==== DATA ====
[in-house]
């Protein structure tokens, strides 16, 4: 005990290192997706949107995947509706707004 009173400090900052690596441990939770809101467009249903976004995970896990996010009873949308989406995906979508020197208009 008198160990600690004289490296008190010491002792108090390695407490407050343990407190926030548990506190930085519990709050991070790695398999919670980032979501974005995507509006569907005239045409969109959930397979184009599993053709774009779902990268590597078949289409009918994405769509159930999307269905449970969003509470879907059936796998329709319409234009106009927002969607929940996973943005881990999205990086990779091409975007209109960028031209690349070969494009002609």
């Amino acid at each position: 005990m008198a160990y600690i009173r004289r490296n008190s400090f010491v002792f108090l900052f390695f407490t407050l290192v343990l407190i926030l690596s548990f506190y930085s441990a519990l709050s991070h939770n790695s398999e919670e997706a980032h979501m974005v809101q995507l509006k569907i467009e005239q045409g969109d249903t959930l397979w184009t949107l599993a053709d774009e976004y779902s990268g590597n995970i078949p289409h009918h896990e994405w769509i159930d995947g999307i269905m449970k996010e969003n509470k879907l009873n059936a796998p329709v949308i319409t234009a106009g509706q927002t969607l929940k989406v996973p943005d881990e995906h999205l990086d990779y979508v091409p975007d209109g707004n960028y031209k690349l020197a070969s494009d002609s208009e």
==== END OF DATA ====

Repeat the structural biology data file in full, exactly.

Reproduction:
[in-house]
């Protein structure tokens, strides 16, 4: 005990290192997706949107995947509706707004 009173400090900052690596441990939770809101467009249903976004995970896990996010009873949308989406995906979508020197208009 008198160990600690004289490296008190010491002792108090390695407490407050343990407190926030548990506190930085519990709050991070790695398999919670980032979501974005995507509006569907005239045409969109959930397979184009599993053709774009779902990268590597078949289409009918994405769509159930999307269905449970969003509470879907059936796998329709319409234009106009927002969607929940996973943005881990999205990086990779091409975007209109960028031209690349070969494009002609």
């Amino acid at each position: 005990m008198a160990y600690i009173r004289r490296n008190s400090f010491v002792f108090l900052f390695f407490t407050l290192v343990l407190i926030l690596s548990f506190y930085s441990a519990l709050s991070h939770n790695s398999e919670e997706a980032h979501m974005v809101q995507l509006k569907i467009e005239q045409g969109d249903t959930l397979w184009t949107l599993a053709d774009e976004y779902s990268g590597n995970i078949p289409h009918h896990e994405w769509i159930d995947g999307i269905m449970k996010e969003n509470k879907l009873n059936a796998p329709v949308i319409t234009a106009g509706q927002t969607l929940k989406v996973p943005d881990e995906h999205l990086d990779y979508v091409p975007d209109g707004n960028y031209k690349l020197a070969s494009d002609s208009e």